Steve Chinn, PhD FRSA, is a visiting professor at the University of Derby, UK.
His first experience of teaching maths was as a Doctoral student at the University of Leeds where he taught ‘A’ level maths to first year food science undergraduates, who had failed to pass this exam at school. That was a long time ago!
His first post as a teacher was in Somerset, where he taught maths, statistics, chemistry and physics. He subsequently became a Head of Physics and then Head of the Maths and Science Faculty at a comprehensive school.
In 1981 he was appointed as Head of a new secondary school for dyslexic boys, where he found that dyslexia seemed to impact significantly on the way students learned, and often failed to learn, maths. This was the start of Steve’s fascination with maths learning difficulties and how to address them. He continues to be a pioneer in this field.
During a year as visiting Head of a specialist school in the USA, he studied special education at the Johns Hopkins University and co-authored ‘The Test of Cognitive Style in Mathematics’.
He returned to the UK in 1986 to set up his own secondary school for dyslexic students. This school won several awards, including ‘Highly Effective School’ and ‘Beacon School’ status from the Department of Education and the ‘Award for Excellence’ from the Independent Schools’ Association. The school is now a part of the Priory Group.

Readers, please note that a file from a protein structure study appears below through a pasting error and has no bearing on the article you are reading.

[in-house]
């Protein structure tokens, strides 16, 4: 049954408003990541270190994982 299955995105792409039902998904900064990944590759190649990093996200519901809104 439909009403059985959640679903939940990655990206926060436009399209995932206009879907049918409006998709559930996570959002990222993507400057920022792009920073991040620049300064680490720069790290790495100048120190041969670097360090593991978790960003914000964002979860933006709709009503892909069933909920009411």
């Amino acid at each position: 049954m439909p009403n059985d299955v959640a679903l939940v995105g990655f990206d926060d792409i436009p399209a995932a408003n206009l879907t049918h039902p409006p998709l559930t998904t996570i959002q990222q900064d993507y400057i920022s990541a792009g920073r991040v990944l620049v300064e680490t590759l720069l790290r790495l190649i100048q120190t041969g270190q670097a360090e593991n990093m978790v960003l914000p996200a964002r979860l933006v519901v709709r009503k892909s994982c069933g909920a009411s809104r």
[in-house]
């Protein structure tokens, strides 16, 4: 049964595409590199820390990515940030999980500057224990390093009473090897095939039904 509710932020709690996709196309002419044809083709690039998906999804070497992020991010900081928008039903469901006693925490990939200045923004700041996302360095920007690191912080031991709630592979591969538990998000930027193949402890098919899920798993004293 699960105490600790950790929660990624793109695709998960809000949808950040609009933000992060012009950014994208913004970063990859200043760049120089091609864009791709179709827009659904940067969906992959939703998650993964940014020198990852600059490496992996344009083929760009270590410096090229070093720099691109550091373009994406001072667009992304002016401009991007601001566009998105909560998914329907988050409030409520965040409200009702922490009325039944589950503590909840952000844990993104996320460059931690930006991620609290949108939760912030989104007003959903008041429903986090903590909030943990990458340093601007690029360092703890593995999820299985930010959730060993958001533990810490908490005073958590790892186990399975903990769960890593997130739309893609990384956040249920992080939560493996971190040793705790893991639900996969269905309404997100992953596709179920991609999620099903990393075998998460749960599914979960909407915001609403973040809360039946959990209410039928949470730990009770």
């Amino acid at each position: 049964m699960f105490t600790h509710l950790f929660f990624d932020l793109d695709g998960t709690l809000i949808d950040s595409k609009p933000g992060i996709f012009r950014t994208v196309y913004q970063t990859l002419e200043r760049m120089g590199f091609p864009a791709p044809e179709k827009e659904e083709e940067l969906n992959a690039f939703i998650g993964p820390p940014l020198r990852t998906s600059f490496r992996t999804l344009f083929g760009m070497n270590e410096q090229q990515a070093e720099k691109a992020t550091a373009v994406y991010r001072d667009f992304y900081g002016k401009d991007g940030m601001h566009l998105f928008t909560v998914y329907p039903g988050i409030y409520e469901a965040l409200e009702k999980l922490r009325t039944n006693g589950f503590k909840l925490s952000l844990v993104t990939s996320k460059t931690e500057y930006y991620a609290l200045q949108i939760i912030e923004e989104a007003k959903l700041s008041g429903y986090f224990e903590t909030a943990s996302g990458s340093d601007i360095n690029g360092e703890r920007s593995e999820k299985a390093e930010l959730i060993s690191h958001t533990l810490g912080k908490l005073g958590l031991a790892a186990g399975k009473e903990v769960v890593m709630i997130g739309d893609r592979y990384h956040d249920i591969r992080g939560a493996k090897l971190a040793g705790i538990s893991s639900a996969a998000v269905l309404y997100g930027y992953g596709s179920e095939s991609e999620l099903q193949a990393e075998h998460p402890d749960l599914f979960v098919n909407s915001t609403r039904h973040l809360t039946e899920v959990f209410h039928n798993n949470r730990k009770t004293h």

During this time Steve continued to research, write and lecture about maths learning difficulties. One of his books, ‘The Trouble with Maths’ won the Times Educational Supplement award for ‘Books for Teaching and Learning' and remains a best seller in its second edition. Recently, he has compiled and edited the ‘Routledge International Handbook on Mathematical Learning Difficulties and Dyscalculia’ (2015) with 31 chapters from leading experts from around the world.
He has lectured on maths learning difficulties and presented teacher training in over thirty countries. In 2013 he provided five days of consultancy for the Ministry of Education in Singapore. Steve has won a number of awards, including the Marion Welchman Award for international work on dyslexia and the Lady Radnor Award for services to dyslexia.
Steve’s online resources for the Times Education Supplement have now received over 100 000 views and over 55 000 downloads.
It has been the research, teaching and listening experiences with students who have difficulties with learning maths that has convinced him that by working with them we can discover so much about how all children can learn maths more effectively.